— South Korea has punished more automakers for violating emissions regulations, with BMW, Mercedes-Benz and Porsche the latest companies to answer for forging documents that allowed the automakers to sell their cars in the country.
South Korea's Ministry of Environment has been a vocal critic of multiple automakers after Volkswagen was caught cheating on emissions tests, but this time the three affected automakers claim the "forgeries" were just honest errors made by employees.
BMW, Mercedes and Porsche are also accused of changing components related to the emissions systems without first gaining permission of regulators.
According to Korean regulators, the three companies will pay millions in fines for their illegal acts, with BMW paying about $54 million, in addition to the loss of certification for at least 28 models built between 2012 and 2015.
Officials say BMW forged emissions documents to sell about 80,000 vehicles, causing regulators to yank certificates concerning fuel economy until the matter is cleared up.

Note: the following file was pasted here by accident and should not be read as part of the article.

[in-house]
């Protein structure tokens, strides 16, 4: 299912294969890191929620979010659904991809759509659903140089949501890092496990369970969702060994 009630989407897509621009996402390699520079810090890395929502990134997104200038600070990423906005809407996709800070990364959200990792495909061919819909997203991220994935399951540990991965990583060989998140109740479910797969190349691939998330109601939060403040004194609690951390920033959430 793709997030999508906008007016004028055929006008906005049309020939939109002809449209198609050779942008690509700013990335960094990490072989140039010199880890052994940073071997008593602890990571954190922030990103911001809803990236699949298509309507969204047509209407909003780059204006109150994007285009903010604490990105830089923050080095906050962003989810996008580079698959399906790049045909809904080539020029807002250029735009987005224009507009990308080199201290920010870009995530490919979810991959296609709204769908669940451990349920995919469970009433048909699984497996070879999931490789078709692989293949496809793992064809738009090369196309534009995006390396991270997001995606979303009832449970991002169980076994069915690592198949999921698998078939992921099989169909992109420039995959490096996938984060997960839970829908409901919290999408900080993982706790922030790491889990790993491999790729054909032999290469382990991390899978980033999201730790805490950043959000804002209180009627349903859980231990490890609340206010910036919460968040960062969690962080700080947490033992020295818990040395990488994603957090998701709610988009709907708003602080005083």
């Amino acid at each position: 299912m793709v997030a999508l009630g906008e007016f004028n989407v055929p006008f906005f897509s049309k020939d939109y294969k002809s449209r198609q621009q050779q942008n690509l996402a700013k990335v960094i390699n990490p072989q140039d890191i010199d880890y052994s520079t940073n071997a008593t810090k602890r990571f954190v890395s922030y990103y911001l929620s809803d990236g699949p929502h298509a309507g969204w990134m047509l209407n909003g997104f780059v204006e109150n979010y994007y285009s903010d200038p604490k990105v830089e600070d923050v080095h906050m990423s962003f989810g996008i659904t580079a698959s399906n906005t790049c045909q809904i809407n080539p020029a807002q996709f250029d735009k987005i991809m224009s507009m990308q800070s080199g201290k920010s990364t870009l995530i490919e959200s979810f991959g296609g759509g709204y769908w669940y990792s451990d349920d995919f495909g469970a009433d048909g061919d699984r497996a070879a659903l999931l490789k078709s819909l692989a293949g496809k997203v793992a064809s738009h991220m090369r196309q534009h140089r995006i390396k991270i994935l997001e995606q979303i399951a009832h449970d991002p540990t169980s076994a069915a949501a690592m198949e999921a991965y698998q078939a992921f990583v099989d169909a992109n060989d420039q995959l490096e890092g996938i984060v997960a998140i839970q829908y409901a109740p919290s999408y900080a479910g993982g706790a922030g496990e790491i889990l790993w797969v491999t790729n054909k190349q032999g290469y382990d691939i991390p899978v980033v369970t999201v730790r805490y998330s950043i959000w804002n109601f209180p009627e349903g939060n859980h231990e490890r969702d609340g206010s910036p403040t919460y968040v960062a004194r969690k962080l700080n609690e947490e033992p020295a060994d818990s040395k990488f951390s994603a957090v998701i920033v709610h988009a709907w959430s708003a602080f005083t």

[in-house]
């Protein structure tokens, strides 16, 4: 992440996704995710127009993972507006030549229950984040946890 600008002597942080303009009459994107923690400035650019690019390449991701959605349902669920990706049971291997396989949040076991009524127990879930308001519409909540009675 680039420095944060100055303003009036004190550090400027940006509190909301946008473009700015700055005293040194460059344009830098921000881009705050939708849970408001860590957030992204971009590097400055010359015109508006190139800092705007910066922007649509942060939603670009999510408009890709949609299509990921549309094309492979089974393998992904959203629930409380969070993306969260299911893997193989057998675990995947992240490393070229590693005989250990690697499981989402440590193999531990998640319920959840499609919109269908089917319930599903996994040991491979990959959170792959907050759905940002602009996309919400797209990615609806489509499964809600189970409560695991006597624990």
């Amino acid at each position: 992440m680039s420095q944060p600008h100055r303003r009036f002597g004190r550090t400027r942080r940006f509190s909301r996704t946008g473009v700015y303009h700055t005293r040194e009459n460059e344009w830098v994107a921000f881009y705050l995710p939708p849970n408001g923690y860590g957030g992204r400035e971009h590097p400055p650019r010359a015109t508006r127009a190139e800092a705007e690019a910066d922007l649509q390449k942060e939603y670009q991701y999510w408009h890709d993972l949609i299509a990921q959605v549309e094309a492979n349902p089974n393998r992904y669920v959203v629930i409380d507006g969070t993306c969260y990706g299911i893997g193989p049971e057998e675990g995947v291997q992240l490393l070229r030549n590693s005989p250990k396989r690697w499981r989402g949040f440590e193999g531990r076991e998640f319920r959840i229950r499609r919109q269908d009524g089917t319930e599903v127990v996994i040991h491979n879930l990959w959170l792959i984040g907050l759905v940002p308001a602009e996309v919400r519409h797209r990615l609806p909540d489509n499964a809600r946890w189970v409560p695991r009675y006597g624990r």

Mercedes learned that 19 of its models (more than 8,200 cars) will lose their certifications and five Porsche models (787 vehicles) received the same fate. Although BMW will write the largest check at $54 million, Mercedes and Porsche will pay about $9 million for forging documents.
The action shouldn't hurt Porsche too much because the automaker says the relatively small fine is for actions taken up to 2015, not for the properly certified vehicles sold since.
South Korean prosecutors will also likely jump into the mix as officials claim the automakers may have violated customs law for illegally importing vehicles.
The fines may be in the millions, but the automakers should be thankful that vehicles already sold in the country aren't included.